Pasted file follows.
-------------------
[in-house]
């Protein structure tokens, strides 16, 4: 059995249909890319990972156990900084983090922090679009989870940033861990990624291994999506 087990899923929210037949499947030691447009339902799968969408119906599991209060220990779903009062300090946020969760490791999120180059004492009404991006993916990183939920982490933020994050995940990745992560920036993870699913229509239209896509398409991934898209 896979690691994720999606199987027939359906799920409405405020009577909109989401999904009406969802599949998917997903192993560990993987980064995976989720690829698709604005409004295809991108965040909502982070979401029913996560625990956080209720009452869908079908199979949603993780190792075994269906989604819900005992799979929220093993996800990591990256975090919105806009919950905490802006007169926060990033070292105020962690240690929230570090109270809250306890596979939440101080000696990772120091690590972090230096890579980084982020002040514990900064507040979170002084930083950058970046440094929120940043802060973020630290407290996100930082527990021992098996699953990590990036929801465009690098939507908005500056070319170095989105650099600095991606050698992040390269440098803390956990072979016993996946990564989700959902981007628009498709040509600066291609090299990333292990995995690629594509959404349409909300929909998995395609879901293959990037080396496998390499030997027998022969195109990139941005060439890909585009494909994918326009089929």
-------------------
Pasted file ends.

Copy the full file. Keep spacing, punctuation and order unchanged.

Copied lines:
[in-house]
């Protein structure tokens, strides 16, 4: 059995249909890319990972156990900084983090922090679009989870940033861990990624291994999506 087990899923929210037949499947030691447009339902799968969408119906599991209060220990779903009062300090946020969760490791999120180059004492009404991006993916990183939920982490933020994050995940990745992560920036993870699913229509239209896509398409991934898209 896979690691994720999606199987027939359906799920409405405020009577909109989401999904009406969802599949998917997903192993560990993987980064995976989720690829698709604005409004295809991108965040909502982070979401029913996560625990956080209720009452869908079908199979949603993780190792075994269906989604819900005992799979929220093993996800990591990256975090919105806009919950905490802006007169926060990033070292105020962690240690929230570090109270809250306890596979939440101080000696990772120091690590972090230096890579980084982020002040514990900064507040979170002084930083950058970046440094929120940043802060973020630290407290996100930082527990021992098996699953990590990036929801465009690098939507908005500056070319170095989105650099600095991606050698992040390269440098803390956990072979016993996946990564989700959902981007628009498709040509600066291609090299990333292990995995690629594509959404349409909300929909998995395609879901293959990037080396496998390499030997027998022969195109990139941005060439890909585009494909994918326009089929």